Fail-Safe Software Installation
By Angie Kilbourne
Tips and advice from the pros to an easier transition.
You've looked over each of the vendors and their products and carefully weighed the pros and cons of changing your business' management system. Perhaps you were lured by the siren's song of new features that are available with an upgrade or new system; perhaps you are compelled to move to a new system because a needed infrastructure and hardware upgrade dictates it.
Whatever the reason, you're moving forward in the decision to change the way your business does business. You understand that to move your business into the future, you've got to be able to manage it effectively and efficiently, and you've made decisions - or are about to make them - on a full system upgrade.
But before you slip that software installation disk into your computer's drive, are you sure you're ready for the big jump? You may have made the leap of faith personally, but hardware, servers and other electronic equipment are much less forgiving if their needs are not met. Employees, whose daily productivity depends on your system, may not be prepared either.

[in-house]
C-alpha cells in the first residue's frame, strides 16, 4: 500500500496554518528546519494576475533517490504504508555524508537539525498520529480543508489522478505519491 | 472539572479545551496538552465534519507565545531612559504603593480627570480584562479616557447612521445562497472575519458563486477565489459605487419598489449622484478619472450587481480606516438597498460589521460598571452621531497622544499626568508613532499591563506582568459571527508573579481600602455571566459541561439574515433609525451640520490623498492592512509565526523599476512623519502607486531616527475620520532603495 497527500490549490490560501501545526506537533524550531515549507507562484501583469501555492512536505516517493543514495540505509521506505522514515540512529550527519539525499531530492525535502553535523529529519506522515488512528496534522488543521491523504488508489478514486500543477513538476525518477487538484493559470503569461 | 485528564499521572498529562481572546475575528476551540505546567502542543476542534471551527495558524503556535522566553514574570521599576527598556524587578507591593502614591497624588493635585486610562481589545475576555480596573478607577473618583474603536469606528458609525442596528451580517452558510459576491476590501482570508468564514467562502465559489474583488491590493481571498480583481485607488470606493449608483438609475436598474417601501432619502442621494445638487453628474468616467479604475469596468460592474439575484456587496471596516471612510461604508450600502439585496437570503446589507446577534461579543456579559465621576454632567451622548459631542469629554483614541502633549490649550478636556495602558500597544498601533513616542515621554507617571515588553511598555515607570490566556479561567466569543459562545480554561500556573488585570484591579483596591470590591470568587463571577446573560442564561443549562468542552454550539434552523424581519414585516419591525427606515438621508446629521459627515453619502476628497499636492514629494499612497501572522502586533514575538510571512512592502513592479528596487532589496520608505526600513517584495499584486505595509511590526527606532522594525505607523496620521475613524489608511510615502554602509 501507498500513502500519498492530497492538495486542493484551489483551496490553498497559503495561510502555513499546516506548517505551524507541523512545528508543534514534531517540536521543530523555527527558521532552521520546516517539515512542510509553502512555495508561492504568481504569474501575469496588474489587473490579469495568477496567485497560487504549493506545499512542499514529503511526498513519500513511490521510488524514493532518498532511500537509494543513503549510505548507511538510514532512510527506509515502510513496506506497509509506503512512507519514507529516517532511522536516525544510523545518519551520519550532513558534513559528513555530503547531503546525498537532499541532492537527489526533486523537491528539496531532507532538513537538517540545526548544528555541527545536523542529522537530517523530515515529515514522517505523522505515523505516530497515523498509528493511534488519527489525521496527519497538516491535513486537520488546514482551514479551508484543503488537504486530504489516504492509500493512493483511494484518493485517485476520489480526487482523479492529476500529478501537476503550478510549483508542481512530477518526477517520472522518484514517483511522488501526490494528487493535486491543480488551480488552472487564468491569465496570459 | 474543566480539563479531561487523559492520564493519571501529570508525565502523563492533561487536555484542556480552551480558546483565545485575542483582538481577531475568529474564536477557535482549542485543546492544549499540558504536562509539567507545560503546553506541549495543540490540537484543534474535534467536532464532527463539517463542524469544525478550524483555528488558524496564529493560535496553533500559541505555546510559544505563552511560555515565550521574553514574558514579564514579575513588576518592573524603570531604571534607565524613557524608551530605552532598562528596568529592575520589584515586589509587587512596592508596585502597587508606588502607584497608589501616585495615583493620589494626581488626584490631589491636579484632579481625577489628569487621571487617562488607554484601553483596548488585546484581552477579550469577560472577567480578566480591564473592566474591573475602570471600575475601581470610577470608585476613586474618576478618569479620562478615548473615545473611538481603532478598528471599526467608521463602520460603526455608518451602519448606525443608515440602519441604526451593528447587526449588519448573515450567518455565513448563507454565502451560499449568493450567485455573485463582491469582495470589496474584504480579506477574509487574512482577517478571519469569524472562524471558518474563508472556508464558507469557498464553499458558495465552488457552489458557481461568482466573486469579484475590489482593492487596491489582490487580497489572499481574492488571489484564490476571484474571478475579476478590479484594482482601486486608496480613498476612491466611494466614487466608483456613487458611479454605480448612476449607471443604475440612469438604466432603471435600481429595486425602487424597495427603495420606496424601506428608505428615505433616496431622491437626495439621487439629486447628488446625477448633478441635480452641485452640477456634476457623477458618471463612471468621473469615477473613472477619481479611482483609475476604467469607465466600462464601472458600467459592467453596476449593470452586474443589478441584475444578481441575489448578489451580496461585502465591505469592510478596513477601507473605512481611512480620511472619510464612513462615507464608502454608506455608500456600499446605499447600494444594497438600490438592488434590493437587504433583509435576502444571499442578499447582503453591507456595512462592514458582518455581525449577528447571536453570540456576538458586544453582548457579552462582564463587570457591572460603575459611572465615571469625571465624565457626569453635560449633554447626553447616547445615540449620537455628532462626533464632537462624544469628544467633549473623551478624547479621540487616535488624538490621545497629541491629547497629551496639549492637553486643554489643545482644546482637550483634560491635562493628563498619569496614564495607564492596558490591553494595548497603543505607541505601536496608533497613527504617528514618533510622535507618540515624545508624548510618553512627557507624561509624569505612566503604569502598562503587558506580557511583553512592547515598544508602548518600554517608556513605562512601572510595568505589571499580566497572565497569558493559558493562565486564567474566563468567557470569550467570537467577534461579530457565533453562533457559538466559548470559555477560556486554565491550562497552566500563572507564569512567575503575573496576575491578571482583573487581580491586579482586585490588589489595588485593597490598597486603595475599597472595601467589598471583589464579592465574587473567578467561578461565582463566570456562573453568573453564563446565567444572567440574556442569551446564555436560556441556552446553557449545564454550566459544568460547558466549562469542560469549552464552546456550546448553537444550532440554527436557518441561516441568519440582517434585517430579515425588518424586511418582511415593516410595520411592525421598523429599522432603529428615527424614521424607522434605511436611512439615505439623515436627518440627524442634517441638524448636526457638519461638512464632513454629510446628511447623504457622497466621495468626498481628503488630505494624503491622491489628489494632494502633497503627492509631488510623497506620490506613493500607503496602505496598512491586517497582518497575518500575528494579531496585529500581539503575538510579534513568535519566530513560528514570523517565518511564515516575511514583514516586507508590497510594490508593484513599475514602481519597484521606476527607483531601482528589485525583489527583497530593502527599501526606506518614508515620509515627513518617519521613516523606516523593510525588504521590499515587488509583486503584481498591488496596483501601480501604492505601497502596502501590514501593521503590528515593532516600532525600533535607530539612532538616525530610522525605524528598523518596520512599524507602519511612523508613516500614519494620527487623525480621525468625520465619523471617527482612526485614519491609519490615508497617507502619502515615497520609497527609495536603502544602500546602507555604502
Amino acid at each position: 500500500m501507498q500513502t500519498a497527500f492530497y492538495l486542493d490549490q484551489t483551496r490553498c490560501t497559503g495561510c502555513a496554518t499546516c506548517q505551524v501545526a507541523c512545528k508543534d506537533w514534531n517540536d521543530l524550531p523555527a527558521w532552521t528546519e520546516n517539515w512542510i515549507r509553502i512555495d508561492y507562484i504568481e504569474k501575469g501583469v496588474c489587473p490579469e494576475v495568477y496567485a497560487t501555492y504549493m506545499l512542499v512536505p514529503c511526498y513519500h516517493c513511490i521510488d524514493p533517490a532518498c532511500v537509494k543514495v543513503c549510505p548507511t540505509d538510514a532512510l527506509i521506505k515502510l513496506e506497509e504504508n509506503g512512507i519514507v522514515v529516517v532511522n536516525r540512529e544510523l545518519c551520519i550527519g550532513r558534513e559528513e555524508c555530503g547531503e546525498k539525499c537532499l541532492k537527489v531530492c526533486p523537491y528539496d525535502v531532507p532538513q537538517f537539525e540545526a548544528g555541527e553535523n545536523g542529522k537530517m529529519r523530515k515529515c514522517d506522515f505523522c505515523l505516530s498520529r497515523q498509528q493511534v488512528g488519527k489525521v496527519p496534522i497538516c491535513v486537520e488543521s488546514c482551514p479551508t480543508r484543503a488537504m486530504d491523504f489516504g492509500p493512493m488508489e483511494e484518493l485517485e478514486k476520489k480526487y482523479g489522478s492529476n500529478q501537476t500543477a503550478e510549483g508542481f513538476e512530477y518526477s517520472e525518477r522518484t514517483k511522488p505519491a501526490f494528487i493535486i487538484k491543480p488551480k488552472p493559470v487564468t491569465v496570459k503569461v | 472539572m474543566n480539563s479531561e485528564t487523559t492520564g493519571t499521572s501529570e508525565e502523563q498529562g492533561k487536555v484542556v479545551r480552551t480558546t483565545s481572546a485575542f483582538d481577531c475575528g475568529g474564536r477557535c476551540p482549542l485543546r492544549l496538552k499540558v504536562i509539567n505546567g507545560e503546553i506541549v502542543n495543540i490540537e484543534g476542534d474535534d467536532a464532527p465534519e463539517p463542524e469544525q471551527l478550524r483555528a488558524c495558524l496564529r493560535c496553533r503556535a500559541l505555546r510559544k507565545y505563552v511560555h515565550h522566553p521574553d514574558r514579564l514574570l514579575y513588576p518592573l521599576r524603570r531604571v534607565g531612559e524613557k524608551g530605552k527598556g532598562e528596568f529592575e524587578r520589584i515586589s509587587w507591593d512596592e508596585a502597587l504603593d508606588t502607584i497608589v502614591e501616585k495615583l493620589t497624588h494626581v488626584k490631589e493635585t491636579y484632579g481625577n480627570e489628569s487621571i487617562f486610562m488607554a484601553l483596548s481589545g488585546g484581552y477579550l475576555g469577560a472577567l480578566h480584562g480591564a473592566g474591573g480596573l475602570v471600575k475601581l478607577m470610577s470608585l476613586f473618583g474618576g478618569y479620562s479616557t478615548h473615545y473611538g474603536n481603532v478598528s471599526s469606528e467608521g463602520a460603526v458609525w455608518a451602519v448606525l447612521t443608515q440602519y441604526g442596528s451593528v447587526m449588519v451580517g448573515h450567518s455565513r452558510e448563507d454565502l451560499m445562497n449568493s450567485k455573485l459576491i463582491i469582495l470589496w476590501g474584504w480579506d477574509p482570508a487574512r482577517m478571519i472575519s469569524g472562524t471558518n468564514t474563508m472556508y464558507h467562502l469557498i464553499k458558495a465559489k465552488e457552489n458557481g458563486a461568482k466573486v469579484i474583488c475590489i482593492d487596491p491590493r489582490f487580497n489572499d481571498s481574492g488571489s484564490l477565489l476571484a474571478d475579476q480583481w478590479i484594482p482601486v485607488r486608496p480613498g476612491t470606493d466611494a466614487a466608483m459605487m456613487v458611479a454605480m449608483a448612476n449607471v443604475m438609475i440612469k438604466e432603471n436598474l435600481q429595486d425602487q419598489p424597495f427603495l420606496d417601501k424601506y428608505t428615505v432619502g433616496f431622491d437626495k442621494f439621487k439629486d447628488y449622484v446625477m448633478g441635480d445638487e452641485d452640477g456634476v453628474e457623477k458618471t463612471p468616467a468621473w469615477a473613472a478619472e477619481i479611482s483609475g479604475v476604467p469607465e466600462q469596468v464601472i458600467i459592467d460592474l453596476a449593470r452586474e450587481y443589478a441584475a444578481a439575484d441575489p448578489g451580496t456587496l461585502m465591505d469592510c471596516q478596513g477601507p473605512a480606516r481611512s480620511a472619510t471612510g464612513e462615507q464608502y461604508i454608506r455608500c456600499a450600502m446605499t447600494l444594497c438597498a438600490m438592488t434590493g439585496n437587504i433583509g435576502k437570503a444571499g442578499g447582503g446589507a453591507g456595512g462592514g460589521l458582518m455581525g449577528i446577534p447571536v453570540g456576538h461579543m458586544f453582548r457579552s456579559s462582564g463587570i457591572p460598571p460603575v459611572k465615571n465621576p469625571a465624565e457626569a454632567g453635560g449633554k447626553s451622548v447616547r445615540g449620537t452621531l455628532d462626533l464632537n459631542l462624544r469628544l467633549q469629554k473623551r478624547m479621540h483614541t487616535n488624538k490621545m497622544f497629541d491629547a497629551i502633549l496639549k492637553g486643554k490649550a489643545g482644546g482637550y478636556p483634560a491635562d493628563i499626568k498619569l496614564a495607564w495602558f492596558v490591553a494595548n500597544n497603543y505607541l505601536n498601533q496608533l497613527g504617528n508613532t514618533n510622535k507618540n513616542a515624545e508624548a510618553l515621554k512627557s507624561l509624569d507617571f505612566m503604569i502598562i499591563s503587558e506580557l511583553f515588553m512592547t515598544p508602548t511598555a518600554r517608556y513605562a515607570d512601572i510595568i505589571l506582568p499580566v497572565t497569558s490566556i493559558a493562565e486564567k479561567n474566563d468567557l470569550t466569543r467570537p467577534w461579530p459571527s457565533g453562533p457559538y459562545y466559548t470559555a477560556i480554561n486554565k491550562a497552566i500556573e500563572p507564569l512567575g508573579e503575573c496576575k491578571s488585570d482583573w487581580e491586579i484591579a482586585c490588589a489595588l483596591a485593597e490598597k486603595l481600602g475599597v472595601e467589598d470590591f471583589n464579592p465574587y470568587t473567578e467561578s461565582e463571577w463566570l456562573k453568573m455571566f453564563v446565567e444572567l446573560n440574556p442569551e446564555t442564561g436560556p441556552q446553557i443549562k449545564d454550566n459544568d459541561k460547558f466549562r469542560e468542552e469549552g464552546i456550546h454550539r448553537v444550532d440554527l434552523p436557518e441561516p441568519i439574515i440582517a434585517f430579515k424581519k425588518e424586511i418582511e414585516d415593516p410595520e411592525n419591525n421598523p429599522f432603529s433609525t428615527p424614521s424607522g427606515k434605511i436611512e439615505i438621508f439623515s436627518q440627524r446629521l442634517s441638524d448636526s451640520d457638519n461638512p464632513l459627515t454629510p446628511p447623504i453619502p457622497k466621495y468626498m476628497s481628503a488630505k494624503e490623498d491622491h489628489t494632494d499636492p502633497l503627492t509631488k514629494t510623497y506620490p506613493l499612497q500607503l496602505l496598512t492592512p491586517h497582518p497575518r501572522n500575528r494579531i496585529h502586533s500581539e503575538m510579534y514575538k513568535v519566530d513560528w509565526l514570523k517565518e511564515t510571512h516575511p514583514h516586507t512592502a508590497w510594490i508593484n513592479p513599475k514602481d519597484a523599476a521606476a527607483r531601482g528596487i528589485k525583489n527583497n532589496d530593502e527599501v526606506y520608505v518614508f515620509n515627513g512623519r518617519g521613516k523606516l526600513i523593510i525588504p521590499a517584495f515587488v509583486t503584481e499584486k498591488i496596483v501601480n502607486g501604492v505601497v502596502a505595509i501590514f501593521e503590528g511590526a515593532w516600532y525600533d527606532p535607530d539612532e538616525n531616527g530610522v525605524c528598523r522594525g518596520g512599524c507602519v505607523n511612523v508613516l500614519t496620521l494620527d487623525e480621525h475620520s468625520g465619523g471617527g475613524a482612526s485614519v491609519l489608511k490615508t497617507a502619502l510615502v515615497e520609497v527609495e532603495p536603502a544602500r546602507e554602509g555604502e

How can you be sure you truly are ready to move forward? Sometimes it's best to ask the professionals. AutoInc. spoke with a number of vendors who specialize in shop management software, and they offered advice on avoiding the most common mistakes they see shops make when upgrading or changing systems.
Mistake 1: Computer hardware and electronic infrastructure does not meet or exceed the minimum requirements of the software.
It seems so basic, but you would be surprised how many people fail to read the system requirements on the box before they pop in the installation disk. In addition, your server(s) and Internet connections must also meet minimum requirements.
One of the most important preparations to make is to install your software on a healthy computer, says Mark Gunnerson, director of training at ALLDATA. "They need to keep their PCs up-to-date. They need to be connected [to the Internet] to ensure they are working with the latest updates."
Gunnerson also advises shop owners to ensure their hardware and infrastructure are properly maintained, and anti-virus and firewall software should be set up properly. "Those things can really get in the way of a good install or how a software works," he adds.